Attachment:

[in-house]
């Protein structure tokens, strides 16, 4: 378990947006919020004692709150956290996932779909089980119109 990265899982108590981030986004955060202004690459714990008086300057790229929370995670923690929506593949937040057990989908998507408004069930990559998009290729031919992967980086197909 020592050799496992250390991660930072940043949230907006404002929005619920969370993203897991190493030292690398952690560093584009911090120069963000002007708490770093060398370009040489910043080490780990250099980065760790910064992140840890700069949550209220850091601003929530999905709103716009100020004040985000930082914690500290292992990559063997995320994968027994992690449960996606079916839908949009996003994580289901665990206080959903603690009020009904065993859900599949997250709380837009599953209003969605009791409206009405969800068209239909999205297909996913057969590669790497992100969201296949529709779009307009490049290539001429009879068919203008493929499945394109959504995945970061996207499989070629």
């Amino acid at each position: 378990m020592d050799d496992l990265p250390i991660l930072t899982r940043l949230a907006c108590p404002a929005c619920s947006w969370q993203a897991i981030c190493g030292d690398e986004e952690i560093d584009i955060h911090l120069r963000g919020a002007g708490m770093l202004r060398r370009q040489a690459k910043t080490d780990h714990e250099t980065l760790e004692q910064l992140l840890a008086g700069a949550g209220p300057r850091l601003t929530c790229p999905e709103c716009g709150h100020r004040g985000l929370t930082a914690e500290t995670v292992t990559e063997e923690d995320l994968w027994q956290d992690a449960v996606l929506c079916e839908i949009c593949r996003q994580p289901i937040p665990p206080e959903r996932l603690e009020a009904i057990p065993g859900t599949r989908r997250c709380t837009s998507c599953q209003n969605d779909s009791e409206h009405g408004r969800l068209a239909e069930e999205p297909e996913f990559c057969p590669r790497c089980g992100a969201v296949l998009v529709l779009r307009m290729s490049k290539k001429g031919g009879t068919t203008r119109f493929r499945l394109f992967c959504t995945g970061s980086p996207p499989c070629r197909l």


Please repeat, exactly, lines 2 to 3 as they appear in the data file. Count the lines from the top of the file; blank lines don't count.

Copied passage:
């Protein structure tokens, strides 16, 4: 378990947006919020004692709150956290996932779909089980119109 990265899982108590981030986004955060202004690459714990008086300057790229929370995670923690929506593949937040057990989908998507408004069930990559998009290729031919992967980086197909 020592050799496992250390991660930072940043949230907006404002929005619920969370993203897991190493030292690398952690560093584009911090120069963000002007708490770093060398370009040489910043080490780990250099980065760790910064992140840890700069949550209220850091601003929530999905709103716009100020004040985000930082914690500290292992990559063997995320994968027994992690449960996606079916839908949009996003994580289901665990206080959903603690009020009904065993859900599949997250709380837009599953209003969605009791409206009405969800068209239909999205297909996913057969590669790497992100969201296949529709779009307009490049290539001429009879068919203008493929499945394109959504995945970061996207499989070629």
């Amino acid at each position: 378990m020592d050799d496992l990265p250390i991660l930072t899982r940043l949230a907006c108590p404002a929005c619920s947006w969370q993203a897991i981030c190493g030292d690398e986004e952690i560093d584009i955060h911090l120069r963000g919020a002007g708490m770093l202004r060398r370009q040489a690459k910043t080490d780990h714990e250099t980065l760790e004692q910064l992140l840890a008086g700069a949550g209220p300057r850091l601003t929530c790229p999905e709103c716009g709150h100020r004040g985000l929370t930082a914690e500290t995670v292992t990559e063997e923690d995320l994968w027994q956290d992690a449960v996606l929506c079916e839908i949009c593949r996003q994580p289901i937040p665990p206080e959903r996932l603690e009020a009904i057990p065993g859900t599949r989908r997250c709380t837009s998507c599953q209003n969605d779909s009791e409206h009405g408004r969800l068209a239909e069930e999205p297909e996913f990559c057969p590669r790497c089980g992100a969201v296949l998009v529709l779009r307009m290729s490049k290539k001429g031919g009879t068919t203008r119109f493929r499945l394109f992967c959504t995945g970061s980086p996207p499989c070629r197909l």